4. They Provide Housing for Indie Bands.

The Rolling Stones sleep wherever they want, but small bands need accommodations when they travel; Mondelez International, the current owner of SPK, has leased homes in East Austin, Texas and Brooklyn, NY for musicians passing through town for gigs. In exchange for free lodging, the talent is expected to mention the “Patch” (the slang name for the property) on social media. To help dilute the shame of corporate shilling, bowls of the candy are provided.

5. Bootleg SPKs Are Being Laced with Drugs.

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“Flakka,” which is close to the synthetic drug ethylone, is a street substance that causes frenetic behavior typically associated with bath salts or Richard Simmons. Prevalent in the Miami, Florida area, it's allegedly being dusted over candy that looks alarmingly like Sour Patch Kids. The Miami Sun Times reported in July that a drug bust produced batches of spiked gummies. According to local news affiliate WFLA, Miami-Dade police issued a public warning about the trend.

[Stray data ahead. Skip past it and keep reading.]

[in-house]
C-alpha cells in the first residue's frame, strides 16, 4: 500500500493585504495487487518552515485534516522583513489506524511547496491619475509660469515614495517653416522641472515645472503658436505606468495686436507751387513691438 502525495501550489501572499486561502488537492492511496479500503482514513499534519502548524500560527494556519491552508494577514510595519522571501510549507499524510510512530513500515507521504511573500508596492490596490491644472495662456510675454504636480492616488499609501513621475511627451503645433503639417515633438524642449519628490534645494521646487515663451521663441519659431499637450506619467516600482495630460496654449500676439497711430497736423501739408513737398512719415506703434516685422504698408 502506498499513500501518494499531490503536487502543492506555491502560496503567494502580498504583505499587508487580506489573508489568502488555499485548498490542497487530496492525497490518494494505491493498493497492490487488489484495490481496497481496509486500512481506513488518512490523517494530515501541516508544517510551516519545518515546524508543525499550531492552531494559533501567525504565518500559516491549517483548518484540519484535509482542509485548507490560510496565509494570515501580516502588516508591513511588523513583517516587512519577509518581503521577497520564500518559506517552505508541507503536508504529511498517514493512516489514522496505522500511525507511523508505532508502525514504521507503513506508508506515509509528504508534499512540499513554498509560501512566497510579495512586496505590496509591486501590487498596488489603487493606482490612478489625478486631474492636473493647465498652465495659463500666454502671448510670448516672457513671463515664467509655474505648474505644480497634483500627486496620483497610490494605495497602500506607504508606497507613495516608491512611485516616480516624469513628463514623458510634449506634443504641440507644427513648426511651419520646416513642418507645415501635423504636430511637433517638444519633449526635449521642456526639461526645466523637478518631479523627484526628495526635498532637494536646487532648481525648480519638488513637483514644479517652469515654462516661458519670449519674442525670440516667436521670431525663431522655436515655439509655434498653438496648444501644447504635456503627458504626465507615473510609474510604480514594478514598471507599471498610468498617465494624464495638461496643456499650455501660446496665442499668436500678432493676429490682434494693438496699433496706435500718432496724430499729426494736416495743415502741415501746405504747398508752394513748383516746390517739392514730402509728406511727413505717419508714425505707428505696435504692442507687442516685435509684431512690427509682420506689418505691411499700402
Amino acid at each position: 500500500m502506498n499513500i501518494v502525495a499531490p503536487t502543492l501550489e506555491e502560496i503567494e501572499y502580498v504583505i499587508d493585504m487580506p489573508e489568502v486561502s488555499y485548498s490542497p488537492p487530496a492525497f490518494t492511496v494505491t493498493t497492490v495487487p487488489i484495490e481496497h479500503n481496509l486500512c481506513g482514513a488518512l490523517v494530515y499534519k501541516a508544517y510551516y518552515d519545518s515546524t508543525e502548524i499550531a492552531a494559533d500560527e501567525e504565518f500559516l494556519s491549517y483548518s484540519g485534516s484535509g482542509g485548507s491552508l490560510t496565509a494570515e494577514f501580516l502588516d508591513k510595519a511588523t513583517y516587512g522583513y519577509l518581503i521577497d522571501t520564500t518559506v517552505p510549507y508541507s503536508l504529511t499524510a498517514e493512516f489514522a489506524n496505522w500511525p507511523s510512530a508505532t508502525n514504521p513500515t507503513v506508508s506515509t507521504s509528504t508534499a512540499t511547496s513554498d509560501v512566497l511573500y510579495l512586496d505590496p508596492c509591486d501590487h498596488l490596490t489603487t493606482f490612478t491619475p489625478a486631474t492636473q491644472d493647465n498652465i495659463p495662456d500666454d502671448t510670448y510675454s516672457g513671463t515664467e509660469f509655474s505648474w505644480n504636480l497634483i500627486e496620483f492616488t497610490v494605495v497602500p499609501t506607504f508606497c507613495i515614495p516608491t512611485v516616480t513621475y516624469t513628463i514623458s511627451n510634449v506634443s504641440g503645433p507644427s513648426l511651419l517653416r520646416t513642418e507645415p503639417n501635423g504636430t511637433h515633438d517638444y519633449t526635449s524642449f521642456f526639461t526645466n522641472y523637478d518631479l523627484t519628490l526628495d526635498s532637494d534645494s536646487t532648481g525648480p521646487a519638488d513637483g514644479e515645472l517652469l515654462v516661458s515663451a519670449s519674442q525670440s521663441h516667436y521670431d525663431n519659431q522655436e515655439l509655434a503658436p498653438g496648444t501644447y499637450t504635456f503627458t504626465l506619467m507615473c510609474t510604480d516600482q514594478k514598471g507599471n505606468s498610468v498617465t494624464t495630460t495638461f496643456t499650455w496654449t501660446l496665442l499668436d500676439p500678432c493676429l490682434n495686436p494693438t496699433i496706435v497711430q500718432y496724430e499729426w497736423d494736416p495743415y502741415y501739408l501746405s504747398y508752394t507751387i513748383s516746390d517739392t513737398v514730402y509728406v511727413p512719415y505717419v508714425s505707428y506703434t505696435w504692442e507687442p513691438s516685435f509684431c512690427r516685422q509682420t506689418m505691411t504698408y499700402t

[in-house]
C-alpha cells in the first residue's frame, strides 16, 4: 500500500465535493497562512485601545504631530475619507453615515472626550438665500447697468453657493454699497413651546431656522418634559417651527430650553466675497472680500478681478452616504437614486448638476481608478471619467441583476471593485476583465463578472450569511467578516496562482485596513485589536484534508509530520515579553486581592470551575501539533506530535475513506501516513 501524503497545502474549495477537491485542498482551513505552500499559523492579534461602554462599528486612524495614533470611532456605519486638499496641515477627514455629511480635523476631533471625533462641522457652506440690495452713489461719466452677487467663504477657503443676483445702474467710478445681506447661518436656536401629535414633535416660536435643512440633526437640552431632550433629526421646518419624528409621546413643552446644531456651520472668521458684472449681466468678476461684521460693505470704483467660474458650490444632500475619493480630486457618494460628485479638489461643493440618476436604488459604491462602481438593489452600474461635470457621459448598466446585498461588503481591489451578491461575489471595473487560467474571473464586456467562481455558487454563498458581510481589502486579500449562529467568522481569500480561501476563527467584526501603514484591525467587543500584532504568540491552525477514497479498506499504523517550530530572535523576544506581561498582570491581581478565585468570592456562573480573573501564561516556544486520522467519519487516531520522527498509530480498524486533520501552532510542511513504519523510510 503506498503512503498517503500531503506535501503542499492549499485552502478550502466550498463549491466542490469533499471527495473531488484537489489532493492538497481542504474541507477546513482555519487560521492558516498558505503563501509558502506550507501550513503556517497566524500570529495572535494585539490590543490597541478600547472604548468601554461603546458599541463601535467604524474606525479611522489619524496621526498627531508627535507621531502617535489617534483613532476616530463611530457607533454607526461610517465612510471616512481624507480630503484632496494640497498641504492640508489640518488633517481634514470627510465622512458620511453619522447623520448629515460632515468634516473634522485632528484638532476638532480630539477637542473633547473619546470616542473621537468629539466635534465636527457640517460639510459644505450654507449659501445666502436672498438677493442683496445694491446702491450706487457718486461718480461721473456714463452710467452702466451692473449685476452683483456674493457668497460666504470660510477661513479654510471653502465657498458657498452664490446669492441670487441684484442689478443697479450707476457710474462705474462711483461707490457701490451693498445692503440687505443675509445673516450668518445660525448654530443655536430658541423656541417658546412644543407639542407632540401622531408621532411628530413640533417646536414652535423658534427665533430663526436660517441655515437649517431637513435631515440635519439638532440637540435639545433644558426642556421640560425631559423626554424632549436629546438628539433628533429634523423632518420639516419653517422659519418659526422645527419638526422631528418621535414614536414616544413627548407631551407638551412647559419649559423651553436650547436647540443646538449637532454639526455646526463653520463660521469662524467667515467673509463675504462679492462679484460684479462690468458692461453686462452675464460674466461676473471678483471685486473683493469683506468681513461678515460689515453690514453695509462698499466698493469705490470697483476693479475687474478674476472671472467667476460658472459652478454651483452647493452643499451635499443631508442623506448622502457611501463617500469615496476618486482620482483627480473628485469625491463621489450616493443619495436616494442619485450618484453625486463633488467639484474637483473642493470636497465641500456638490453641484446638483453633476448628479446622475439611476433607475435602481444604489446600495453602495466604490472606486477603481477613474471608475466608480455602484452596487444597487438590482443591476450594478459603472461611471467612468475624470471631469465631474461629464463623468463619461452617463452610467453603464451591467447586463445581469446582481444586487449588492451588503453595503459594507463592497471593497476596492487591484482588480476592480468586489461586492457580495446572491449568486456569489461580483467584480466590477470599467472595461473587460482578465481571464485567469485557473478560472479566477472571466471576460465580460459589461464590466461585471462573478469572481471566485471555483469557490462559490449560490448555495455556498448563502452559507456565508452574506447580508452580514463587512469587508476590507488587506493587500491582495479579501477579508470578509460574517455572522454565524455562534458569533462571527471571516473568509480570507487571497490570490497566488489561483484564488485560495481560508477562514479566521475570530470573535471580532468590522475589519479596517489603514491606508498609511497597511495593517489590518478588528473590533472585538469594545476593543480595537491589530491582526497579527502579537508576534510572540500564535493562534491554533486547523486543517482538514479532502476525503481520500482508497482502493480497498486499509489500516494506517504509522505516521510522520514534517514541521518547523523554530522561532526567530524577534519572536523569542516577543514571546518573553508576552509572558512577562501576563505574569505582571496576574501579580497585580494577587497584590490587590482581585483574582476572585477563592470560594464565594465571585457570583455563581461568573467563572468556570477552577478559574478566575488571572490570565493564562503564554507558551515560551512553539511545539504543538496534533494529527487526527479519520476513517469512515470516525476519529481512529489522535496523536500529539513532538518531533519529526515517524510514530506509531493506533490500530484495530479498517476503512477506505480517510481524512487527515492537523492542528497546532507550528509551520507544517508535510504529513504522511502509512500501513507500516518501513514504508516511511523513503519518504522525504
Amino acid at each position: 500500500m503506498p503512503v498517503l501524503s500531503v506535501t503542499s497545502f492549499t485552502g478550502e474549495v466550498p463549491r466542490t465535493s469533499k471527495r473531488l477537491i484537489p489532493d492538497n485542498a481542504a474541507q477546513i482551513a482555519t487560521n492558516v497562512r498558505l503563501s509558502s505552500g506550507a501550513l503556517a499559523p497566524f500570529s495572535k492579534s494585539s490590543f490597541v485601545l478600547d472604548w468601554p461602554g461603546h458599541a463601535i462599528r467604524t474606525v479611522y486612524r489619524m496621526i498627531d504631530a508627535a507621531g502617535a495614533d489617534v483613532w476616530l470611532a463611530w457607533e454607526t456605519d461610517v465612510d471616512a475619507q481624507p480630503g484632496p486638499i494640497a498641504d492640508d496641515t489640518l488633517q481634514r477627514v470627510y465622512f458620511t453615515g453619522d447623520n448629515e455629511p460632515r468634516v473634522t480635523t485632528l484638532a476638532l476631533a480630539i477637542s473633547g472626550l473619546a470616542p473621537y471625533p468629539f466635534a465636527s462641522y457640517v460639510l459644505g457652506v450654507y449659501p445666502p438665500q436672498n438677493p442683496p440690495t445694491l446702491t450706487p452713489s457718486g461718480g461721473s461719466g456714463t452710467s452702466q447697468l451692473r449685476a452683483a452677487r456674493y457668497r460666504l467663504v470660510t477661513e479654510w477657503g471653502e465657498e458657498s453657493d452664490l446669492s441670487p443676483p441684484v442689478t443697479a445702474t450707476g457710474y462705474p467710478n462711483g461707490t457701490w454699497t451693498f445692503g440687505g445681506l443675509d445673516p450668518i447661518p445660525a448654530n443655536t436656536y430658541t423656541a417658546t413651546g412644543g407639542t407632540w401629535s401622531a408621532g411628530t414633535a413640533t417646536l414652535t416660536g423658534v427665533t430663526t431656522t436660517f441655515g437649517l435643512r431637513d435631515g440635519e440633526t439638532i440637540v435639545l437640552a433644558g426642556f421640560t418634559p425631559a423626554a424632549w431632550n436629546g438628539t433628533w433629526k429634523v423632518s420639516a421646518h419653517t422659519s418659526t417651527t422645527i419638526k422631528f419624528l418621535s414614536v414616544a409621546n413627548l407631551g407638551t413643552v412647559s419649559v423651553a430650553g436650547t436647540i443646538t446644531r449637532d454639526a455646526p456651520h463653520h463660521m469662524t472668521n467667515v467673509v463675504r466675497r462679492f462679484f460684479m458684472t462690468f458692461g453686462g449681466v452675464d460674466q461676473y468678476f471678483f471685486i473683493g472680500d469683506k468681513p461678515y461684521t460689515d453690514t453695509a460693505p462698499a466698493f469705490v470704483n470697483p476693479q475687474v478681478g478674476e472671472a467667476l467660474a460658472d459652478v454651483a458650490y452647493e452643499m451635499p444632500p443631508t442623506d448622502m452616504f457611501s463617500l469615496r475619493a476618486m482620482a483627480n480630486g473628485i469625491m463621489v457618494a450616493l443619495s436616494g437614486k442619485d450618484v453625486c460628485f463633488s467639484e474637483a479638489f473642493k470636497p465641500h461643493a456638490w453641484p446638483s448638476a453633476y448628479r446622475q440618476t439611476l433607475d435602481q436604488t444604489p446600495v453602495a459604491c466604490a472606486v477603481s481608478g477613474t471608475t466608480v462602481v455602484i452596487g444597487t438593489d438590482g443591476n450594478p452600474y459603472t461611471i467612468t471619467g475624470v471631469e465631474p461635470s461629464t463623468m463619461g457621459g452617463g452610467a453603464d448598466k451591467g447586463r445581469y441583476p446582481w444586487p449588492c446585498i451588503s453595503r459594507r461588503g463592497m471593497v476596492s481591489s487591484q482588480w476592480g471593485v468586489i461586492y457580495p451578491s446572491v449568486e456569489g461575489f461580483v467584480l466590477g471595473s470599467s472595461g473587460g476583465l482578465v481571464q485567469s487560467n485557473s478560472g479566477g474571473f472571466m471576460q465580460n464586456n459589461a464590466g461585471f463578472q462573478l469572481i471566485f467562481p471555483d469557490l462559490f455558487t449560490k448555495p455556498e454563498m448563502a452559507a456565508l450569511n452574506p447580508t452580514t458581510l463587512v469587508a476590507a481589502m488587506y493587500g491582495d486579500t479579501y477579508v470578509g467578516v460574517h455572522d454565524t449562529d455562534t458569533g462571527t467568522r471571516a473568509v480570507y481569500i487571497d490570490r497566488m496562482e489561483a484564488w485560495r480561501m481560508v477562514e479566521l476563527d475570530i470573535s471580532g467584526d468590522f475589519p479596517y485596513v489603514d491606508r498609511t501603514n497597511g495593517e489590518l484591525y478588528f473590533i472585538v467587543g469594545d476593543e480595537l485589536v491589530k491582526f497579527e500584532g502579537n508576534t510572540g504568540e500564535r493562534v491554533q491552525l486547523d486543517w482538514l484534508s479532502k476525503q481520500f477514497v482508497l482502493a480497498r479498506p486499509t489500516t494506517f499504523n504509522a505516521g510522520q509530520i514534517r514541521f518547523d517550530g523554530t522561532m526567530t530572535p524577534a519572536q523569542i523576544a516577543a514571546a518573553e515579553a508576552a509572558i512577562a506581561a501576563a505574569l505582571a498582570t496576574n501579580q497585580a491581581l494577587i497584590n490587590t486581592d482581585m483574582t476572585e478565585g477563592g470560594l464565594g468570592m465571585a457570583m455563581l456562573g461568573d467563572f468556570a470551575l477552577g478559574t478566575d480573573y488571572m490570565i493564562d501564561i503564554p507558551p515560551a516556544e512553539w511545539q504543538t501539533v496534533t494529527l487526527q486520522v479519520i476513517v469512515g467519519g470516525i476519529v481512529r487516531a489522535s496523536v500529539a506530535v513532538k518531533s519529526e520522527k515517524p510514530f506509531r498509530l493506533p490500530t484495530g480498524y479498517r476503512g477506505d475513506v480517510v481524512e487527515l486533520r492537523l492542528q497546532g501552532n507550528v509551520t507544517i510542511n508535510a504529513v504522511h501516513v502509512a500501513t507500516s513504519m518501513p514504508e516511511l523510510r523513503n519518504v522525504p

6. They’re Tongue-Activated.

Sour Patch Kids contain tartaric and citric acids, which are chock full of protons that our tongues register as sour. The protons actually increase when the acids are mixed with a liquid like saliva. Sour Patch Kids Extreme takes it one further, adding lactic acid for an extra bit of tongue-sizzling goodness.

7. They Turned Method Man a Little Sour.

Rapper Method Man got some heat in 2011 for performing a song, “World Gone Sour,” that was created at the behest of Mondelez. The gummies are prominent in both the song and accompanying music video, leading to charges Method may have sold out. “I think it is for the betterment of the music,” he said. “At least [Sour Patch Kids] got a real rapper to do a video. They got a rough rapper and they should get kudos for that and I should get kudos for broadening our horizons."

8. They Can Be Little Jerks.